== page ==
Several employees of Hispanics United of Buffalo Inc., or HUB, complained about supervisor Lydia Cruz-Moore's criticism of their work performance in a message posted on a personal Facebook page. One employee stated that, "Lydia Cruz, a co-worker, feels that we don't help our clients enough at HUB. I about had it! My fellow co-workers how do u feel?" Four other HUB employees commented on the posting.
In response to the Facebook posts, Cruz-Moore complained to HUB's executive director, Lourdes Iglesias. As a result, five employees were fired. They were told they had bullied and harassed Cruz-Moore and had caused her to suffer a heart attack.
An administrative law judge held that HUB, a not-for-profit social service provider, violated Section 8(a)(1) of the National Labor Relations Act, which bars employers from interfering with the rights of employees, guaranteed by Section 7 of the act, to engage in concerted activity for their mutual aid or protection. The judge found that federal labor law protected employee communication "around the water cooler" and provided equal protection to comments posted on Facebook. Employees who posted criticisms of Cruz-Moore engaged in such job protected activity. Further, there was "no rational basis for concluding that their Facebook posts had any relationship to Cruz-Moore's health."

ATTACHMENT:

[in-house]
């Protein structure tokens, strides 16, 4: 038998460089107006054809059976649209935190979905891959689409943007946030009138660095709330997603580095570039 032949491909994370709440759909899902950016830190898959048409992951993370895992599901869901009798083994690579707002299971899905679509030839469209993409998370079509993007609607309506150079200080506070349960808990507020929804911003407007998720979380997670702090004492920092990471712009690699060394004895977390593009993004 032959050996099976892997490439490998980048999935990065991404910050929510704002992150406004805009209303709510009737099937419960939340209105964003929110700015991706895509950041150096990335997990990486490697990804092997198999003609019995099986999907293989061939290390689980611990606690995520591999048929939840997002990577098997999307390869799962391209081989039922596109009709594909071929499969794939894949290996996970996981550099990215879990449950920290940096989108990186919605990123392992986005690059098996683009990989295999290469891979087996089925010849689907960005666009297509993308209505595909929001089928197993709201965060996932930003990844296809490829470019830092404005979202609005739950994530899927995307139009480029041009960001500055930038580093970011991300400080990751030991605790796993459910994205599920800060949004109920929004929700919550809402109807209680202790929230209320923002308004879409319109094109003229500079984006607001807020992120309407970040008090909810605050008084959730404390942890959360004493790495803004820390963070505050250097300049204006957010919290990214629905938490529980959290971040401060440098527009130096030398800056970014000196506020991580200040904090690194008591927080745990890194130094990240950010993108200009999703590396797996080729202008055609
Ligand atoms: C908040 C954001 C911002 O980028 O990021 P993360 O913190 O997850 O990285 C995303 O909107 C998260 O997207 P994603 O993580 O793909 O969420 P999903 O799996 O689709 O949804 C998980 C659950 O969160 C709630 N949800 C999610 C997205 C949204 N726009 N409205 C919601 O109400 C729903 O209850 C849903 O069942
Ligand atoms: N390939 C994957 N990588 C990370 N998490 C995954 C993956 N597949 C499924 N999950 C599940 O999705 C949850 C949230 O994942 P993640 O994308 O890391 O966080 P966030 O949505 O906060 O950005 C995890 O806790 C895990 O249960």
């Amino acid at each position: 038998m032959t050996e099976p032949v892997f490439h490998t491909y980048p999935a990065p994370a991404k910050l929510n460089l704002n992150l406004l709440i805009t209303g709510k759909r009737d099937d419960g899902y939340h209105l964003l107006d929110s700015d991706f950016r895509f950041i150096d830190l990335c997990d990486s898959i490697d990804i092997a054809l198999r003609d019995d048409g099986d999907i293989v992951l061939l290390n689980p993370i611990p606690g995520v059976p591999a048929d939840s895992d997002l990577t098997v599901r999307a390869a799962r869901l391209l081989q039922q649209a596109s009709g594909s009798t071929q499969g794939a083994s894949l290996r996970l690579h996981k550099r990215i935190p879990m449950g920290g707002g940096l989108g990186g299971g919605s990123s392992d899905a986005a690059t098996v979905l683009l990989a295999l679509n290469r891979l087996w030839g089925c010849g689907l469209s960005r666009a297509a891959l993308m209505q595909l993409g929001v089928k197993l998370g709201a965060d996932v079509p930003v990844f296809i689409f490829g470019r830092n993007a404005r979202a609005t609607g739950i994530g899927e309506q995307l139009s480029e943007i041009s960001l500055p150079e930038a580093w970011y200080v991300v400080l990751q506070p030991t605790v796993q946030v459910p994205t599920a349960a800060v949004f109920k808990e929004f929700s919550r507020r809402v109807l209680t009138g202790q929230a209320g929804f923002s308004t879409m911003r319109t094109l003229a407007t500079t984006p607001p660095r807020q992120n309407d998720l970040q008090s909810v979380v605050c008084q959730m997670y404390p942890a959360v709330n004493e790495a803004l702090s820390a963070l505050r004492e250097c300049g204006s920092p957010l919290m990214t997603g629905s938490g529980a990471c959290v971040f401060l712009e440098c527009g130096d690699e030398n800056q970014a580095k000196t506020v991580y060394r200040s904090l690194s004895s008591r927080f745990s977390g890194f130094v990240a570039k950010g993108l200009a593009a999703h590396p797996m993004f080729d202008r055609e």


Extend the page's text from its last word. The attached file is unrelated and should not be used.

The judge ruled that the five employees should be rehired and paid for their lost work. Hispanics United of Buffalo Inc. v. NLRB ALJ, No. 3-CA-27872, (Sept. 2, 2011).
Impact: The NLRB has received an increasing number of charges related to social media in the past year, but this is the first case involving Facebook that resulted in an administrative law judge's decision following a hearing.
Workforce Management, November 2011, p. 21 -- Subscribe Now!
The information contained in this article is intended to provide useful information on the topic covered, but should not be construed as legal advice or a legal opinion. Also remember that state laws may differ from the federal law.